Interview: Rob Wood, founder of Music Concierge

Picture courtesy of Eve Wilson

Picture courtesy of Eve Wilson

“Where words fail, music speaks” Hans Christian Anderson

This is one of the opening lines on the opening page of a rather super duper website, belonging to a rather super duper company; Music Concierge. Music Concierge

Who? What? Well yes, this was a predicted reaction, so let me fill you in…

When you wander into your favourite store or hotel, do you find that the space represents you in some way, and you feel instantly at home, peaceful and happy? So much so that you don’t even notice the music that’s gently wafting out over the speakers, into your ears and trickling into the most hidden and deepest parts of your soul..?

Well there you have it. That’s because Music Concierge are BRILLIANT at what they do. A ground-breaking and award winning music consultancy service for luxury brands, hotels and retailers all over the big wide world.. They create bespoke playlists for their clients, (think Harrods, Clarridges.. oooooh) which reflect their brand personality and ethos in a beautiful and inspiring way. Clever stuff.

Music Concierge creates the ultimate mix tapes.. with all the romance and everything...

Music Concierge creates the ultimate mix tapes.. with all the romance and everything…

Music Concierge consider themselves to be the ‘guardians of your signature sound’ and this top notch company was founded by the brilliant Rob Wood in 2007. Rob’s passion for music began at the grand old age of 9 and he now has an unbelievable amount of in-depth knowledge across all genres, from music through the decades to bleeding-edge contemporary sounds, to the very best international repertoire from Africa to India and beyond.. so his brain is like, um, iTunes. But better.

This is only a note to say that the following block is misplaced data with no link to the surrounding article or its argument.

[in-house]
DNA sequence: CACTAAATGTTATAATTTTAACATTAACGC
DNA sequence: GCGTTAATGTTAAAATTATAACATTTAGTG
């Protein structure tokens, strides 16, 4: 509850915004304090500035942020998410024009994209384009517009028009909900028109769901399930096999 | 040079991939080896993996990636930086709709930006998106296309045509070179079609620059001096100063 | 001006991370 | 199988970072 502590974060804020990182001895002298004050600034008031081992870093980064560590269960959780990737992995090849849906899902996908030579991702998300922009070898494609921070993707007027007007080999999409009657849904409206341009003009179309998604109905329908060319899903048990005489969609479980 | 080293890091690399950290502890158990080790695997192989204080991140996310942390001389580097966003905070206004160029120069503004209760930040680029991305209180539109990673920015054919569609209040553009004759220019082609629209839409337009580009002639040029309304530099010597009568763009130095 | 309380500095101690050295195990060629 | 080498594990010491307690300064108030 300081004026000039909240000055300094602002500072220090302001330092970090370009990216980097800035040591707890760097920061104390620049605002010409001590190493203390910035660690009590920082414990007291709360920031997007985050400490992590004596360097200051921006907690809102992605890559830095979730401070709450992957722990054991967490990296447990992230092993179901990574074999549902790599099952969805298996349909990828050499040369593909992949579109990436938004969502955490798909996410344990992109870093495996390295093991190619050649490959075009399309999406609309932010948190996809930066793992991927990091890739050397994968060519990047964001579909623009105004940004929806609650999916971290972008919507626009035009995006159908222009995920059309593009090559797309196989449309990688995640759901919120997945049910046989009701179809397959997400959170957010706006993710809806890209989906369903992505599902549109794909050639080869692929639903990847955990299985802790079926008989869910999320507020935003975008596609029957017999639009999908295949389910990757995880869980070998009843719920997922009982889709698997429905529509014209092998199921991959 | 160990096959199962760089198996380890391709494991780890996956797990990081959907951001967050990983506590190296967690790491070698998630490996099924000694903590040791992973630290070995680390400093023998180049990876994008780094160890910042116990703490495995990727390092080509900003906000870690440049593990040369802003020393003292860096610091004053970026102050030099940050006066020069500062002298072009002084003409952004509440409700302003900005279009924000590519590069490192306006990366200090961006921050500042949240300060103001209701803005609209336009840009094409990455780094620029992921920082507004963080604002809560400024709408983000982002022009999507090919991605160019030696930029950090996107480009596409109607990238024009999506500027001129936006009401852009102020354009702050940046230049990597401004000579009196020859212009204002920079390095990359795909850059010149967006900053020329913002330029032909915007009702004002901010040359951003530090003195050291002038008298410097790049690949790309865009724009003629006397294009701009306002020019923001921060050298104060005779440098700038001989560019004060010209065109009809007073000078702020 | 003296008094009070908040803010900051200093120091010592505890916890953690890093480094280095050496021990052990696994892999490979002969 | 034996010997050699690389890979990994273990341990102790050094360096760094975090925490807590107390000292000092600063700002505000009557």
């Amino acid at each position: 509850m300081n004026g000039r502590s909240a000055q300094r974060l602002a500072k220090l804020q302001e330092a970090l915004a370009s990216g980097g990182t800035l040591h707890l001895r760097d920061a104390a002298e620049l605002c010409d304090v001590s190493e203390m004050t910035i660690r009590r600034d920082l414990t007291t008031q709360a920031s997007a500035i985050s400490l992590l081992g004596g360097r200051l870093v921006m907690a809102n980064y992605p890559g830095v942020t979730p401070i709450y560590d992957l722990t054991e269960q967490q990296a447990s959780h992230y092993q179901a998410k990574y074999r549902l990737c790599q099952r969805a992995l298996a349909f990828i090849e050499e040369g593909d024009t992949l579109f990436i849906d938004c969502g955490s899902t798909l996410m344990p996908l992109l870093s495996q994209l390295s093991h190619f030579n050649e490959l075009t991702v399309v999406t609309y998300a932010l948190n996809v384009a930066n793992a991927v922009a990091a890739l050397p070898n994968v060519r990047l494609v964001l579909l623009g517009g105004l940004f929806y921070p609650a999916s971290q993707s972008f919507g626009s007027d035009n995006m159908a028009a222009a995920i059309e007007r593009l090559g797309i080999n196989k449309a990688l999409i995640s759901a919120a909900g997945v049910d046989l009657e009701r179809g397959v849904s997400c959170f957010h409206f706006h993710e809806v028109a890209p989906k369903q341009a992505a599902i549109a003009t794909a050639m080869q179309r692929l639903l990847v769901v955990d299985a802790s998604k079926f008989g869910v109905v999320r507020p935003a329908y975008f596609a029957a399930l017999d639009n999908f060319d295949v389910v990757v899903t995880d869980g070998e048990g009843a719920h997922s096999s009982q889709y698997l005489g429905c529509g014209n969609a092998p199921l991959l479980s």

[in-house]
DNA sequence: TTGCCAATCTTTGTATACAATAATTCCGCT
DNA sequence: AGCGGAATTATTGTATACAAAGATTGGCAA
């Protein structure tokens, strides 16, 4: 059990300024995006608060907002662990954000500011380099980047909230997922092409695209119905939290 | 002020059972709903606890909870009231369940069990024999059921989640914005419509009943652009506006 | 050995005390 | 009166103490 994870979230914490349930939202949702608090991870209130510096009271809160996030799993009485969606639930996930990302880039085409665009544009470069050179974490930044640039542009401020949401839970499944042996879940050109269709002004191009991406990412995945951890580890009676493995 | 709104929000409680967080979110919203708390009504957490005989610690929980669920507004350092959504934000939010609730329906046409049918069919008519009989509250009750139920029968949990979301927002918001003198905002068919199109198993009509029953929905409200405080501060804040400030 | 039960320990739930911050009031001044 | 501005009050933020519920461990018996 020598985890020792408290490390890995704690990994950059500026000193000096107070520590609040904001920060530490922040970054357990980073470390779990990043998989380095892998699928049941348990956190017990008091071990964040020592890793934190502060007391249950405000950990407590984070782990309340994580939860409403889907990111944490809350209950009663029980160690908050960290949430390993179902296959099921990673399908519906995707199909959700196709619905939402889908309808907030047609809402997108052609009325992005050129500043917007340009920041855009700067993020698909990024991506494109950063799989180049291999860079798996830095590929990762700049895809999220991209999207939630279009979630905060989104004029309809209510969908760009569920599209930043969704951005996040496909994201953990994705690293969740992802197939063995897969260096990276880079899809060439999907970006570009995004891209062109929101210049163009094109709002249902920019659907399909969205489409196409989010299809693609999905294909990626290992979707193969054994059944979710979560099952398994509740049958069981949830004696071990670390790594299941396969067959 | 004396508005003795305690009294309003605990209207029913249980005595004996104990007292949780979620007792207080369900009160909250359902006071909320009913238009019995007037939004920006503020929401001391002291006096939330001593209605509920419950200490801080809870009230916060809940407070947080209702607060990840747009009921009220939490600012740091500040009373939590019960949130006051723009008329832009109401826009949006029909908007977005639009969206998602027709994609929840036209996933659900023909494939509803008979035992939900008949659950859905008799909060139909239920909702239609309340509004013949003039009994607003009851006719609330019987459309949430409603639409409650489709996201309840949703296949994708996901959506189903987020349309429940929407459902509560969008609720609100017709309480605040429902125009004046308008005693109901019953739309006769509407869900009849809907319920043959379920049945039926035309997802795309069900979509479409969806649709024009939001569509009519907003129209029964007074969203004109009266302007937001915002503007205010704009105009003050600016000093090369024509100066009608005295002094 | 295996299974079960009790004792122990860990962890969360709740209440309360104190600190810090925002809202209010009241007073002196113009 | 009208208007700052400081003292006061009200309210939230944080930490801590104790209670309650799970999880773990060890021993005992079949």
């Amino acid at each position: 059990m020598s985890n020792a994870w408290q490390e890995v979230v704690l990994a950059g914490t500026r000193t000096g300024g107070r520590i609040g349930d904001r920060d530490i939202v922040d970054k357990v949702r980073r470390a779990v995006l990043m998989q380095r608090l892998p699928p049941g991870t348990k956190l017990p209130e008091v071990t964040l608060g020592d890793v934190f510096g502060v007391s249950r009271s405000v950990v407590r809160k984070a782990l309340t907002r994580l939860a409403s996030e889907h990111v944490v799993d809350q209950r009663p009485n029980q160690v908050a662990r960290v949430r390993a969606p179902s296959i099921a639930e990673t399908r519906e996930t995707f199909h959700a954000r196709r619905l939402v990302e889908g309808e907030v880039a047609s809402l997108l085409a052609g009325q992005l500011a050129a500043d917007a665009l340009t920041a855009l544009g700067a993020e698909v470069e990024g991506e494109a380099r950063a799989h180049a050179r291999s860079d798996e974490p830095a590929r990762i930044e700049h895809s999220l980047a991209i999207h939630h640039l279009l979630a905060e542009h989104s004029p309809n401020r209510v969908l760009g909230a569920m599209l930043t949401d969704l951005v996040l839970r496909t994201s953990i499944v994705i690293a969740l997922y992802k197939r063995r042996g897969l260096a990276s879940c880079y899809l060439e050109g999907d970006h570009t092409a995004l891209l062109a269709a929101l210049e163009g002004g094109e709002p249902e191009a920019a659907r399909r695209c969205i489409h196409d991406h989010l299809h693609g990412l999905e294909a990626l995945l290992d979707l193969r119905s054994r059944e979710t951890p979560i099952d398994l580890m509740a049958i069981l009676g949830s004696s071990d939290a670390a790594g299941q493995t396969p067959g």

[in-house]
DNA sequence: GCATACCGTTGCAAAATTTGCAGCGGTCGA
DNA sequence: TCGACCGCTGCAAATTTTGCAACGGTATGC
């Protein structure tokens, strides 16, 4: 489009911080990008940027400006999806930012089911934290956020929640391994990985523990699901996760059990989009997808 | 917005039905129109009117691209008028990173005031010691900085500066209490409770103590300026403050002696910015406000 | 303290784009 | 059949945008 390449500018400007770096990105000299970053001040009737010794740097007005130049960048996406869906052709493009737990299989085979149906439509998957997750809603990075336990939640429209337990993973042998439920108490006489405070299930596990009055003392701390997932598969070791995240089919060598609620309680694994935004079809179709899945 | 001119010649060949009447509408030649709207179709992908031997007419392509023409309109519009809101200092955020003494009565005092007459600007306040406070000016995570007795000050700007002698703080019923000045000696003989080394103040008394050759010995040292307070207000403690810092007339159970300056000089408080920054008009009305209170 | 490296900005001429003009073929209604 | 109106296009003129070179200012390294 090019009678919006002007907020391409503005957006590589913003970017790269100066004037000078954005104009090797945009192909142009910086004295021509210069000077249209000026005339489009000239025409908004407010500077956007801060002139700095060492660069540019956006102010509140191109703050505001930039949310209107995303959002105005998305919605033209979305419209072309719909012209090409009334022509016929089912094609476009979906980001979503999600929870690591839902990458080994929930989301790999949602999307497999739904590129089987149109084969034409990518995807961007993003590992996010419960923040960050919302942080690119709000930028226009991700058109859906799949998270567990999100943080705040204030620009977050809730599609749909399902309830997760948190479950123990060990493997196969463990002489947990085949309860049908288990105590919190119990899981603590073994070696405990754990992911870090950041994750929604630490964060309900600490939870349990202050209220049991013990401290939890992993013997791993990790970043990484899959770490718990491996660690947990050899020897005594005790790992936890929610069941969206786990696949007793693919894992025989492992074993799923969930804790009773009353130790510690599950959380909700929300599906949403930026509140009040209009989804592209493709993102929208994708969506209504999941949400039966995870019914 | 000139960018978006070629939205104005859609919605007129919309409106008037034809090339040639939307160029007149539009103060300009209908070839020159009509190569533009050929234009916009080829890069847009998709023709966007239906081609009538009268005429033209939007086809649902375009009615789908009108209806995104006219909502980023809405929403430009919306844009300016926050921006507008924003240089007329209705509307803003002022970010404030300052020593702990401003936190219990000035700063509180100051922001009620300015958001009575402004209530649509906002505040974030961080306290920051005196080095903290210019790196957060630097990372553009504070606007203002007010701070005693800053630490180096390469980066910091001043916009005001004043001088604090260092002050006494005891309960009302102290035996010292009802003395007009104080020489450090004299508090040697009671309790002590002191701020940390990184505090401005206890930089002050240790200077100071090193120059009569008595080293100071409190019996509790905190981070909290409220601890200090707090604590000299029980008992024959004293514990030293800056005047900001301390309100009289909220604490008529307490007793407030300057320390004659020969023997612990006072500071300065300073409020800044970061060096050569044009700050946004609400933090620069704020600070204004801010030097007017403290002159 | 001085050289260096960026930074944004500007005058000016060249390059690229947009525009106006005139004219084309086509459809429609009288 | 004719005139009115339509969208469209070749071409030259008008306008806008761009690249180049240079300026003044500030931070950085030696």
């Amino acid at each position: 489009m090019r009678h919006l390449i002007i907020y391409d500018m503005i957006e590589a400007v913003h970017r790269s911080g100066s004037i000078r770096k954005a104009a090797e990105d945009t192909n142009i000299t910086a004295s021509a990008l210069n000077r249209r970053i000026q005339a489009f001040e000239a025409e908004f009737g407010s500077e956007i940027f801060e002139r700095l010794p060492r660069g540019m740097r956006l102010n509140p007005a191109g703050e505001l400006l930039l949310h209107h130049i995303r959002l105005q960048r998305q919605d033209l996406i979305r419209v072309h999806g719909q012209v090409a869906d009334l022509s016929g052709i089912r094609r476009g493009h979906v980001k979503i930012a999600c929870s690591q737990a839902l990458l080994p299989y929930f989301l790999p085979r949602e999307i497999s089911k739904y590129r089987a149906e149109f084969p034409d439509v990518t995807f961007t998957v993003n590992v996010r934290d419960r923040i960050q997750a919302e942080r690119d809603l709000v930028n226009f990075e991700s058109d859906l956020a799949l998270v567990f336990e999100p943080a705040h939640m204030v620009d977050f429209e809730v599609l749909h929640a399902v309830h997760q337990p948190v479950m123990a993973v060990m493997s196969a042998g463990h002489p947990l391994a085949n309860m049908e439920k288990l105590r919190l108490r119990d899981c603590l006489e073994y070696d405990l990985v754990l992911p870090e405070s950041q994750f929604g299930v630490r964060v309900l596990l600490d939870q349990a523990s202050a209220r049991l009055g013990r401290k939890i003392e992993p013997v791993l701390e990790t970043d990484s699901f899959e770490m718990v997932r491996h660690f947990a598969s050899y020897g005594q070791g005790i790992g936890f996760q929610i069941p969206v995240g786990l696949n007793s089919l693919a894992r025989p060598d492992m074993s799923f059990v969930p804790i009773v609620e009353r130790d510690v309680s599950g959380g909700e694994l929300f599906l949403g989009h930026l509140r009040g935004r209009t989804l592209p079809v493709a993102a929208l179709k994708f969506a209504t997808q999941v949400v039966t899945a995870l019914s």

Rob Wood (piccie pilfered from Boe Magazine)

Rob Wood (piccie pilfered from Boe Magazine)

Here’s my interview with the hugely impressive Rob Wood – what a terribly clever chap. (He also uses the word ‘cripes’, which obviously means he’s a gentleman as well – what a guy.)

How important do you think the relationship is between music and brands?


To create a great brand experience all the ways a customer interacts with a brand, whether online or offline, in-store or on-hold, need to be carefully considered. This includes sound. How a brand looks through its logo and interior design is no longer enough. You can affect people in a positive way through all the senses. Because hearing is our second most important sense, it stands to reason to make sure a brand sounds attractive and appropriate, if not inspiring.


Using the right music choices is a great way to connect with an audience. Associating a brand with the right artist can add kudos or build an emotional connection with people. And creating the perfect mood and atmosphere with music in a branded environment such as a store or hotel is a great way to keep them engaged and coming back for more. Music is indeed a powerful medium that can help bring the emotional qualities of buildings, products and services to life

What’s the most unusual project you’ve worked on?


At Music Concierge we have done some amazing projects. Going up the world’s tallest building in Dubai whilst it was still being built was fascinating and a little hair-raising. Designing music for the bar and lounge at the top is a real privilege. We do a particularly good Blade Runner-esque night-time soundscape there!


At the other end of the height spectrum we have also created the soundtrack for the world’s first underwater nightclub at Niyama in the Maldives which is completely ground-breaking.